High fees are compounded by unfavorable investment terms. In a 2023 ILPA survey, 97% of investors in private equity reported that the terms they are offered by fund managers had gotten worse over the last three years.
This unfortunate combination dilutes the returns of retirement savers, funneling more of their hard-earned deferred wages out of pension funds and into the coffers of private equity and hedge fund managers — arguably the most richly compensated profession in all of America.
The new SEC rules help address this challenge by mandating greater transparency on fees, and banning private fund managers from passing on certain costs to their pension fund investors, which will enable pension funds to more accurately assess the costs of private fund investment opportunities, more effectively negotiate with fund managers on fees and terms, and get a better deal for their beneficiaries.
Driving even a marginal reduction in fees would result in tens of billions of additional dollars flowing to American retirement savers, rather than to Wall Street.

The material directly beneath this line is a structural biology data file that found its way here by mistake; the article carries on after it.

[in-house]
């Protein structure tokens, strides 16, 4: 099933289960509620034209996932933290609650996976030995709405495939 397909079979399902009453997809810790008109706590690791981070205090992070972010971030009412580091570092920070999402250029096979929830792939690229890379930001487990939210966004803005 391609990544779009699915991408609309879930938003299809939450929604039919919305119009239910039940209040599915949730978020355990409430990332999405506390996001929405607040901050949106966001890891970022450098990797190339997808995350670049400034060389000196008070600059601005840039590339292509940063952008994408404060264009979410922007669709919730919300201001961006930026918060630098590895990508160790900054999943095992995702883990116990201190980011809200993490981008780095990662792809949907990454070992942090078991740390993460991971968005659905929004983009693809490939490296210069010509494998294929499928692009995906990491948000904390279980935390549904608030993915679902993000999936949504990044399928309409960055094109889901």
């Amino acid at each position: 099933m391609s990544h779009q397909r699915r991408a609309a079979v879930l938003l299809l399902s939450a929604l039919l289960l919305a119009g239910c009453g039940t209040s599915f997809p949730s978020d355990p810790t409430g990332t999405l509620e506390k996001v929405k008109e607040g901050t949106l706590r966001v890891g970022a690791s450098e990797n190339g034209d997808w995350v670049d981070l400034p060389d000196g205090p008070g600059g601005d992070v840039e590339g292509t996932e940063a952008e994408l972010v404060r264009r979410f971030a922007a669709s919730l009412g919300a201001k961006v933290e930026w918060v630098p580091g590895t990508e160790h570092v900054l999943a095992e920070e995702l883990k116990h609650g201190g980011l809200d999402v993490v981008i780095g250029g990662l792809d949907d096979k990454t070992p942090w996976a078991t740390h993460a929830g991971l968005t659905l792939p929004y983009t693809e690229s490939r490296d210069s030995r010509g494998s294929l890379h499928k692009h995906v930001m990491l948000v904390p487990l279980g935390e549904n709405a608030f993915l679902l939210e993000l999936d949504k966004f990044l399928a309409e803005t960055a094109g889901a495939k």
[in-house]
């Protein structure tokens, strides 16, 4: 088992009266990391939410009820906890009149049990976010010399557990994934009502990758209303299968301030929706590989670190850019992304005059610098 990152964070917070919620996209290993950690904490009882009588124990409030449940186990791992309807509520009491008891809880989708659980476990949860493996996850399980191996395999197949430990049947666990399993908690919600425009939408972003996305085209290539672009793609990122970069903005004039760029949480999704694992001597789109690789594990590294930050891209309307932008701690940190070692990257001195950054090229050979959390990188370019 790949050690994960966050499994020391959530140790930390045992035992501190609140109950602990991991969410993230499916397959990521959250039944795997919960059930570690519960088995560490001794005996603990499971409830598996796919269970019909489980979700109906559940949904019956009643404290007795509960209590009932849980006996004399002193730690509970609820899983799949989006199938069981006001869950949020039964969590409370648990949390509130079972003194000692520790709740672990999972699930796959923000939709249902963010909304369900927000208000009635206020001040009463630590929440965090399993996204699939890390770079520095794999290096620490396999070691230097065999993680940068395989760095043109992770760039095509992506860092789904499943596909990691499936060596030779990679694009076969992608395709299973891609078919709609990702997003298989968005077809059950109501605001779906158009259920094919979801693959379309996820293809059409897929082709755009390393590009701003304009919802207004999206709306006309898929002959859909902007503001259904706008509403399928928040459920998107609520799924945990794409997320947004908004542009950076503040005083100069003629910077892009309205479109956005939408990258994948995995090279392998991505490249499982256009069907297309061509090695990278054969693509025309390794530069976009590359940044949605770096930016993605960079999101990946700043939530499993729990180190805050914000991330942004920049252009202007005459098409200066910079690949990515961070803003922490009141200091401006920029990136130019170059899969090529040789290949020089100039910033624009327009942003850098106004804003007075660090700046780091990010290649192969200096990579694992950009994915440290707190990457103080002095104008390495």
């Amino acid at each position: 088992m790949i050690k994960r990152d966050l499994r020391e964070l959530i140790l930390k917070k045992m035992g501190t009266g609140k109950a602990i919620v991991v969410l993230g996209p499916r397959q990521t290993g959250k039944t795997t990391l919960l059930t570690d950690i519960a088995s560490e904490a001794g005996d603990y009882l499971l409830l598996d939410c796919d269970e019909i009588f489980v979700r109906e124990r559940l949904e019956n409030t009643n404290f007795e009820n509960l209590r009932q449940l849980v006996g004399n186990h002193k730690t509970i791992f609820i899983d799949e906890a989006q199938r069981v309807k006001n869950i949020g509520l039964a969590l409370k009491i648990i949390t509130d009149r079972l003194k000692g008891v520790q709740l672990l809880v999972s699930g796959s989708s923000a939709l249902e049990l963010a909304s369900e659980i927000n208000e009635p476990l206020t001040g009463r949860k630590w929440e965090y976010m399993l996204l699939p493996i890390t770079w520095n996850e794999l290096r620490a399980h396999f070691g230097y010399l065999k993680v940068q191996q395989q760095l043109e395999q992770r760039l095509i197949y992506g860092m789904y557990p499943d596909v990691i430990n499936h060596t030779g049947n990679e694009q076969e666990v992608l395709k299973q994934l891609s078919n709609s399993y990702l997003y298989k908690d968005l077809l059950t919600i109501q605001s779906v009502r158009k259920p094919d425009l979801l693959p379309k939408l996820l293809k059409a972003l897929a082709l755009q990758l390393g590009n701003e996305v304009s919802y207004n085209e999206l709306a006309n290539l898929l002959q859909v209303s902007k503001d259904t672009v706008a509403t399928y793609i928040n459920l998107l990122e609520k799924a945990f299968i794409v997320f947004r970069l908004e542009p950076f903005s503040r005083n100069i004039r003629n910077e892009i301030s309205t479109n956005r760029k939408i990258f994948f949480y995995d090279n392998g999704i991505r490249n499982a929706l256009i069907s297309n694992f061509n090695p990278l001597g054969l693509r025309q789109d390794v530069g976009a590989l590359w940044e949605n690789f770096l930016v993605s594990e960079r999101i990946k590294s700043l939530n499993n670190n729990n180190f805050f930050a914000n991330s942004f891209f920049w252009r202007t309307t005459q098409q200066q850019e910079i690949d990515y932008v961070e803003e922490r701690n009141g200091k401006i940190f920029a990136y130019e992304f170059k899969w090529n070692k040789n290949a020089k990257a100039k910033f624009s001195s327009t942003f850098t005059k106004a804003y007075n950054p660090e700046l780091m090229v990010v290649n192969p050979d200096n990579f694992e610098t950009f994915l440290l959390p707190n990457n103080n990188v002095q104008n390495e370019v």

The third core challenge: the market for private funds today is essentially “built on discrimination”, favoring the biggest players with the most market power. The largest private fund managers have significant structural negotiation advantages over investors seeking access to their funds. And on the pension fund side, plans serving the largest jurisdictions — and that can write the biggest checks — have more leverage to negotiate favorable terms than those serving smaller populations, say a rural state like Montana. This unfairly disadvantages Americans who happen to be represented by smaller pension funds.